Above all, experts agree, the greatest threat to voting machine fidelity comes from insiders. Brooks cites the insider threat as having the greatest potential for affecting voting machine counts. Local officials or even volunteers have access to the machines or their monitoring, and only direct oversight can counter their efforts.

This insider threat even can be inadvertent. In many cases, at least one official in each election jurisdiction—town, city, county or state—is tasked with verifying the machines before an election, and this often is done through a central workstation. A phishing scam directed at that election administrator might help lead to that person’s password for accessing the system. Then, the hacker responsible would have access to all the voting devices under the control of that official, and specific malware could be inserted into all the machines through this backdoor. Similarly, a piece of malware could be injected Stuxnet-style by a jump drive inserted into the computer that accesses the voting machines. Brooks notes that many of these malicious tools are available on the dark web and are well circulated.

Brian Calkin, vice president of operations, Center for Internet Security, agrees that the threat to voting machine fidelity is more of a physical threat than a cyberspace one. The devices are vulnerable largely when they are in storage, in transit or sitting at the polling place waiting to be used, he says.

A cyber system penetration expert who spoke on background notes that red teams hired by state governments have intruded successfully into voting machines. In one case, they effectively demonstrated that they could do whatever they wanted, he claims.

Some teams used parasitic devices—such as those currently plaguing ATMs—that allowed them to manipulate machine results. Again, these would work most effectively if employed by an insider. Hands-on access to a machine can allow an individual to install circuitry that would affect votes beyond the individual machine. Many voting machines in a precinct are daisy-chained, the cyber expert says. If they are hooked up directly into a central system, a virus placed in a data storage card could infect every vote cast during tabulation.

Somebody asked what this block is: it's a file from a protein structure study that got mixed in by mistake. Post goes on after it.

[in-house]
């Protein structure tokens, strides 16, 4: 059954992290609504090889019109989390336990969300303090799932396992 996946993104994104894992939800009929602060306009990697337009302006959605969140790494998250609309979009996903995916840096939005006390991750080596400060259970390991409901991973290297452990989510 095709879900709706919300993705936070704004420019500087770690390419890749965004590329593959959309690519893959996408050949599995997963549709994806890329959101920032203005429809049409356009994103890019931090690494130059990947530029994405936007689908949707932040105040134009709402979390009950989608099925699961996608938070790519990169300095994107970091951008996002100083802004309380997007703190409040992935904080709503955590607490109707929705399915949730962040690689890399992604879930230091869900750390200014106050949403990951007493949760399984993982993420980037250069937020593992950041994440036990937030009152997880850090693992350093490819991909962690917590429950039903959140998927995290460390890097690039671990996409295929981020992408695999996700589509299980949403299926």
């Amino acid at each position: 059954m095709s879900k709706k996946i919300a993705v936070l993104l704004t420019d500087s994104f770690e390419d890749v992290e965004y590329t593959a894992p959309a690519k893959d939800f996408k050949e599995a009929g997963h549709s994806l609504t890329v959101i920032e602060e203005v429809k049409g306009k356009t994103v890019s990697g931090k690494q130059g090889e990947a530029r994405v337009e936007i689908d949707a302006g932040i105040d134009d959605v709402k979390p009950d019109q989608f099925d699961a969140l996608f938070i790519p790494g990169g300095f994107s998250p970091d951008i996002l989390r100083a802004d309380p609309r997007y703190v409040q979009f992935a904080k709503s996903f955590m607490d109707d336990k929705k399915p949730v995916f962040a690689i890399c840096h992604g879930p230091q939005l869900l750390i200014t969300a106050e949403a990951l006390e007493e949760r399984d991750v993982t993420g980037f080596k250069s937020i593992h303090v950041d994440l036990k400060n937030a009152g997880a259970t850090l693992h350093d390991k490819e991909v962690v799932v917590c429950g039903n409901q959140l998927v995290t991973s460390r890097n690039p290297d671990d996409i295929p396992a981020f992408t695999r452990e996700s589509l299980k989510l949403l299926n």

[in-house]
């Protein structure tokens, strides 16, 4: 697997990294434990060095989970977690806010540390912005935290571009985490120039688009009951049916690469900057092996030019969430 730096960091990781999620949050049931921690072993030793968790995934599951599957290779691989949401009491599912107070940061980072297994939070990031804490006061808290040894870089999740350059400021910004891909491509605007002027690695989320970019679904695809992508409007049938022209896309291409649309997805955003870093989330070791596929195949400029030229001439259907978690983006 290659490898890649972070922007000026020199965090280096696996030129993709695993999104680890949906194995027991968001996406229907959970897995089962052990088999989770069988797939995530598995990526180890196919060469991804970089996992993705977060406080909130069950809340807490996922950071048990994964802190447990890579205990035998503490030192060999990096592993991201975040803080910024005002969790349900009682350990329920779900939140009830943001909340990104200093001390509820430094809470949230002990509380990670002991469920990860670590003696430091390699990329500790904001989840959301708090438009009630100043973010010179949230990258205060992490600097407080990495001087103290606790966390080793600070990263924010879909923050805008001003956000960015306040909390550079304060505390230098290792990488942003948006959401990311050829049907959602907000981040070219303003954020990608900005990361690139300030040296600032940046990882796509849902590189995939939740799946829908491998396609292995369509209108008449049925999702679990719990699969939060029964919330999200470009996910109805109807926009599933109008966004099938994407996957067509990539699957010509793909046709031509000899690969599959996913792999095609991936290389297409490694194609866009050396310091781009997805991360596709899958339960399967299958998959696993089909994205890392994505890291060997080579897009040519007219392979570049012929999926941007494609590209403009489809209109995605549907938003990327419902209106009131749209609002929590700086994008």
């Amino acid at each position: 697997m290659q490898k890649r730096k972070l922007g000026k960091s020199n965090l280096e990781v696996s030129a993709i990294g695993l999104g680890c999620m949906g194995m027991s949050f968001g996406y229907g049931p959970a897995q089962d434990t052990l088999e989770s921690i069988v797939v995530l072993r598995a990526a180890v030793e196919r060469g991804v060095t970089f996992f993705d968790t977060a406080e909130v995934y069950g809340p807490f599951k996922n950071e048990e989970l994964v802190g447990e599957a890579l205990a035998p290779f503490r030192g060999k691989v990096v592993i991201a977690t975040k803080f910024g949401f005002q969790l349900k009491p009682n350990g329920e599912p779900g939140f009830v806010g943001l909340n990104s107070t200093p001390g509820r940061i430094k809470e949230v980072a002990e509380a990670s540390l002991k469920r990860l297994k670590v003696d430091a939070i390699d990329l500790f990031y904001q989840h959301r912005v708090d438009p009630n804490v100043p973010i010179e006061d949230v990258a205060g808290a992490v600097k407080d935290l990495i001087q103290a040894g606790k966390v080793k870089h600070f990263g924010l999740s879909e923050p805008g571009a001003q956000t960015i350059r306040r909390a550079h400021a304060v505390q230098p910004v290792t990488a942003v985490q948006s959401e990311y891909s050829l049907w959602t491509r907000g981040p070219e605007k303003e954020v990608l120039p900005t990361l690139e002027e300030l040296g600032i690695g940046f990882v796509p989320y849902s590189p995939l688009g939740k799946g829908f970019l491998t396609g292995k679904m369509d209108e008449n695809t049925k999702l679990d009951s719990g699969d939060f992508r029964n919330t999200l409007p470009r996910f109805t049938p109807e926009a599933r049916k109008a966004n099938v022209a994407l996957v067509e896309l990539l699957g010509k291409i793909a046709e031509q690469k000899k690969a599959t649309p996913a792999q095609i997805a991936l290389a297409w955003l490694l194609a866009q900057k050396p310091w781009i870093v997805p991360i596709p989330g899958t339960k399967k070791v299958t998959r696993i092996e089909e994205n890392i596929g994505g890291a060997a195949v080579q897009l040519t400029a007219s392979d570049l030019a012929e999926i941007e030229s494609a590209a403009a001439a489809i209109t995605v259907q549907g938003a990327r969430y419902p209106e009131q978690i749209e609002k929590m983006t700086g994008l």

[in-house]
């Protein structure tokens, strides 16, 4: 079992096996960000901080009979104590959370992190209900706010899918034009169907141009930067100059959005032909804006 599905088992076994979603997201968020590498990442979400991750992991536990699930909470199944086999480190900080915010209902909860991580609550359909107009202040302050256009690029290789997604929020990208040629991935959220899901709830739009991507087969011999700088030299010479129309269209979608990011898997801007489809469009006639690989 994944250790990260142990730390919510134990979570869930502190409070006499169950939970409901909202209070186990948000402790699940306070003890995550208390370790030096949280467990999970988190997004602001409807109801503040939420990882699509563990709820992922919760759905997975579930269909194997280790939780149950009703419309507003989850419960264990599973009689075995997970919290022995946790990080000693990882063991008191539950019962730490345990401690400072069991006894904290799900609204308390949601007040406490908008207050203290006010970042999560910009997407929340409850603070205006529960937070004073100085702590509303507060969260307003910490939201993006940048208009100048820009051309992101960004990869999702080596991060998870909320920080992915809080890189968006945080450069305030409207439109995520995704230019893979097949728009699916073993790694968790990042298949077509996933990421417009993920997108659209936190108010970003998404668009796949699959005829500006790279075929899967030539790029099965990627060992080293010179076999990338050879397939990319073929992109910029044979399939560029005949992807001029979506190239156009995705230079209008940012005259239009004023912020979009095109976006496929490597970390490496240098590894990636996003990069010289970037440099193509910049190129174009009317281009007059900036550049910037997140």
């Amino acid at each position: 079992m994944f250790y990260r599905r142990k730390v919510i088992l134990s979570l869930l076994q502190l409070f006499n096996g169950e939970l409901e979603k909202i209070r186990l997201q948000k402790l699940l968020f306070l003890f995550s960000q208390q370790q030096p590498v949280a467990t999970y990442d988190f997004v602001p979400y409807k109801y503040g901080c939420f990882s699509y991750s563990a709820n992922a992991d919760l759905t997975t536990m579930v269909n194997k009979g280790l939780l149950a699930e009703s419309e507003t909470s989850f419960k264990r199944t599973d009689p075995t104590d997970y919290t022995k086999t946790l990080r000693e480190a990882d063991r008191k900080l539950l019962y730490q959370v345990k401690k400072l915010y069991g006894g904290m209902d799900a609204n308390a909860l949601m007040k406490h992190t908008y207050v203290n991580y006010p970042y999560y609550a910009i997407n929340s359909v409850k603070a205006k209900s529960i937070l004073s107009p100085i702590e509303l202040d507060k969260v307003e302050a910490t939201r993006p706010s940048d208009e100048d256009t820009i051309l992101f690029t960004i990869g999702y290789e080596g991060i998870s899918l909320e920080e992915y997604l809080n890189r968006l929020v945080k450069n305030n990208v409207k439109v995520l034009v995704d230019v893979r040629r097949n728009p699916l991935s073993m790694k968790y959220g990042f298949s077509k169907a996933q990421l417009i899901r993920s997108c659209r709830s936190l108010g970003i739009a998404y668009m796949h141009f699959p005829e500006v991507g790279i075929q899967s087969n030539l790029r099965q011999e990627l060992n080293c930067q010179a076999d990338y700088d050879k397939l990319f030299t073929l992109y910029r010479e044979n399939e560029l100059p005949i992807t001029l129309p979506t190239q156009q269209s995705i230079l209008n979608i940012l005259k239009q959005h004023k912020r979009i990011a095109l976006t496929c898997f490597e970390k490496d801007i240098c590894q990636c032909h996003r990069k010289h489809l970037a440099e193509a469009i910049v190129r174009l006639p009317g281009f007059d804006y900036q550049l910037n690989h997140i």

Sabotaging an election through voting machines might not involve altering votes. Simple vandalism could accomplish one goal. Bandes notes that many machines are secured only by a zip tie that defines them as tamper-free. If a polling place’s machines all show broken zip ties on election day, then the local election official must choose between reporting the breaches and facing the possibility of having no available voting machines, or even using the machines despite the possibility they have been altered internally. Just cutting the zip ties in large numbers of machines without tampering with the internal works could throw an election day into chaos, although Bandes suggests that officials might decide it is just a case of vandalism and not a security threat, thus allowing the voting to go on unhindered.

One concern about voting machine tampering focuses on the supply chain. Brooks says it would be difficult to insert malware in the machine supply chain. And, the nationwide voting system’s fragmentation would not permit taking over an election that way.

Napper notes that the National Institute for Standards and Technology (NIST) has published guidelines—which have been updated at least three times in the past eight years—on how to publicly test and certify machines. After they are certified, the machines are secured. The notion that malware already is embedded when a machine leaves the factory is highly unlikely, she says.

Yet even software verification certificates are not foolproof forms of validating the supply chain, Bandes states. The certificate is not a statement of the quality of the software. Some election officials check the firmware by verifying samples of the digital fingerprint against known software.

Calkin relates one story in which a software developer allowed that he could modify machines’ software to alter their results. No indications have emerged yet that it has been done for an election, but “anything is possible,” he says.

Coming tomorrow: Part III, Tabulating the Vote